Calvert County (MD) Dragonflies and Damselflies: Part Six – Dragonfly Family Aeshnidae

Family: Aeshnidae (Darners)

The Common Green Darner and the Swamp Darner are the only two species of this family that are represented for Calvert County in the iNaturalist database and that is from a single observation of each. Richard Orr’s database lists nine species from the Aeshnidae family as being present in Calvert County. St. Marys County currently has a single species (Common Green Darner) of this family in iNaturalist contrasted with seven species present in Richard Orr’s database. Charles County has three species represented in iNaturalist and Richard Orr’s database contains eight species present for the county. Consequently, much work remains to be done in order to bring the iNaturalist observations closer to the definitive database of county sightings.

Listed below are the species within the Aeshnidae family that have been observed in at least one of the southern Maryland counties and a comparison of the two databases is made (as of January, 2020). As was done with the previous family, I have included with each species a note extracted from the book “Natural History of DelMarVa Dragonflies and Damselflies” by Hal White (reference 1). Of particular relevance for Calvert County, I have also included information on the eight species of this family that were observed at the Cove Point LNG Property and reported in “2011-2012 Survey of the Dragonflies and Damseflies (Odonata) of the Cove Point LNG Property (Calvert County, Maryland” by Richard Orr (reference 2).

Shadow Darner/Aeshna umbrosa
This darner prefers a shady habitat and can feed at dusk, hence its name. (1)
Cove Point adult abundance and flight period – rare/14-Oct to 02-Dec. (2)
iNaturalist research grade observations: ​ Calvert = 0​ St. Marys = 0​​ Charles = 1 (Oct)
MD Biodiversity (i.e., Richard Orr):​ Calvert – present St. Marys – X ​ Charles - present

Common Green Darner/Anax junius
This is the only species of dragonfly known from all 50 states and it has also sporadically appeared in England. (1)
Cove Point adult abundance and flight period – common/29-Mar to 14-Oct. (2)
iNaturalist research grade observations:​ Calvert = 1 (Aug) St. Marys = 1​(Sept)​ Charles = 0
MD Biodiversity (i.e., Richard Orr):​ Calvert – present St. Marys – present​ Charles – present

Comet Darner/Anax longipes
This darner prefers flooded sand pits and other ponds, preferably fishless, and is most often observed in June and July. (1)
Cove Point adult abundance and flight period – rare/05-Jun to 05-May. (2)
iNaturalist research grade observations:​ Calvert = 0​ St. Marys = 0​​ Charles = 0
MD Biodiversity (i.e., Richard Orr):​ Calvert – present St. Marys – present Charles - present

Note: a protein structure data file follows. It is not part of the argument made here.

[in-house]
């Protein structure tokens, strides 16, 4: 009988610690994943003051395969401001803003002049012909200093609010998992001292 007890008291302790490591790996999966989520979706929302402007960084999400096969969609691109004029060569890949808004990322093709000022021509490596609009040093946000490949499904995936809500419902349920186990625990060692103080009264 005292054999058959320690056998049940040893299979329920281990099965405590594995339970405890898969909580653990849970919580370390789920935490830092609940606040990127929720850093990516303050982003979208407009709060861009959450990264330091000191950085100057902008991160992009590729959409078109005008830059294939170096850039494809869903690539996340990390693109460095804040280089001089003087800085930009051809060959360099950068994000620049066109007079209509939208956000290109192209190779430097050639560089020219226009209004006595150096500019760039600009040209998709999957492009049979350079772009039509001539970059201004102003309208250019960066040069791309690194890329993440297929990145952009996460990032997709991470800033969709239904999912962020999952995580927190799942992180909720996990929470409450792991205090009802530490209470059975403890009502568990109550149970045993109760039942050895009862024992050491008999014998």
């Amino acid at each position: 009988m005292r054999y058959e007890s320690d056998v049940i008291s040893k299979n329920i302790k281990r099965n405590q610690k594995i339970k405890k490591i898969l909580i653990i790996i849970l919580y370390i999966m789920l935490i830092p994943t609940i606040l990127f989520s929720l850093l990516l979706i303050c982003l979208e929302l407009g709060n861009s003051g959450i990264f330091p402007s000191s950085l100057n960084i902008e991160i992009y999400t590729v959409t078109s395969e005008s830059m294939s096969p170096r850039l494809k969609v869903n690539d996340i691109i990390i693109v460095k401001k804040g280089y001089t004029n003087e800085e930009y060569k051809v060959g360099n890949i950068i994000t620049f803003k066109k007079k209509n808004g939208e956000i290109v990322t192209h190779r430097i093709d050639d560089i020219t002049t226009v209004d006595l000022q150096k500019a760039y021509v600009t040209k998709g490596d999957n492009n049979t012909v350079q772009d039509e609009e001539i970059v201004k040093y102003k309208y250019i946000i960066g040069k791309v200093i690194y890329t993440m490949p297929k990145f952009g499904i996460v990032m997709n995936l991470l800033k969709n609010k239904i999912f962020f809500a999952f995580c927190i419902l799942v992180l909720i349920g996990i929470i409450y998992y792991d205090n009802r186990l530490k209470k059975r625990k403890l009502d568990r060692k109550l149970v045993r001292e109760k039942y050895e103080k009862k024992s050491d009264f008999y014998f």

Springtime Darner/Basiaeschna janata
As its name suggests, it can be found early in the spring patrolling steam edges. (1)
Cove Point adult abundance and flight period – rare/21-Apr to 05-May. (2)
iNaturalist research grade observations:​ Calvert = 0​ St. Marys = 0​​ Charles = 0
MD Biodiversity (i.e., Richard Orr):​ Calvert – present St. Marys – present​ Charles - present

Fawn Darner/Boyeria vinosa
Female darners are the only dragonflies that have ovipositors that are capable of a sting. (1)
Cove Point adult abundance and flight period – rare/03-Sept. (2)
iNaturalist research grade observations: ​Calvert = 0​ St. Marys = 0​​ Charles = 0
MD Biodiversity (i.e., Richard Orr):​ Calvert – present St. Marys – present​ Charles - present

Swamp Darner/Epiaeschna heros
The females lay their eggs in wet, rotten wood in swampy areas. (1)
Cove Point adult abundance and flight period – uncommon/04-May to 17-Jul. (2)
iNaturalist research grade observations:​ Calvert = 1 (May) St. Marys = 0​ Charles = 5 (May-Aug)
MD Biodiversity (i.e., Richard Orr):​ Calvert – present St. Marys – present​ Charles - present

Taper-tailed Darner/Gomphaeschna antilope
S2 State Rare (see below for definition)
This darner has an inclination to enter buildings and is attracted to insect light-traps. (1)
iNaturalist research grade observations:​ Calvert = 0​ St. Marys = 0​​ Charles = 0
MD Biodiversity (i.e., Richard Orr):​ Calvert – present St. Marys – X​ Charles - X

Harlequin Darner/ Gomphaeschna furcillata
S3 Watch List (see below for definition)
Often lands on sunlit, vertical surfaces such as tree trunks and it will frequently mistake a human visitor for such and make a surprise landing on the individual. (1)
Cove Point adult abundance and flight period – rare/21-Apr to 24-May. (2)
iNaturalist research grade observations:​ Calvert = 0​ St. Marys = 0​​ Charles = 0
MD Biodiversity (i.e., Richard Orr):​ Calvert – present St. Marys – present​ Charles - present

Cyrano Darner/Nasiaeschna pentacantha
S3 Watch List (see below for definition)
It is named for its prominent and distinctive nose like that of Cyrano de Bergerac of literary fame. (1)
Cove Point adult abundance and flight period – uncommon/05-May to 17-Jun. (2)
iNaturalist research grade observations:​ Calvert = 0​ St. Marys = 0​​ Charles = 1 (June)
MD Biodiversity (i.e., Richard Orr):​ Calvert – present St. Marys – present Charles - present

Definitions from the Maryland Department of Natural Resources “List of Rare, Threatened, and Endangered Animals of Maryland”:
S2 - Imperiled / State Rare — At high risk of extinction or extirpation due to restricted range, few populations or occurrences, steep declines, severe threats, or other factors. Typically occurring in 6-20 populations.

S3 - Vulnerable / Watchlist — At moderate risk of extinction or extirpation due to a fairly restricted range, relatively few populations or occurrences, recent and widespread declines, threats, or other factors. Typically occurring in 21-80 populations.

Anotado por rosalie-rick rosalie-rick, febrero 09, domingo 17:11

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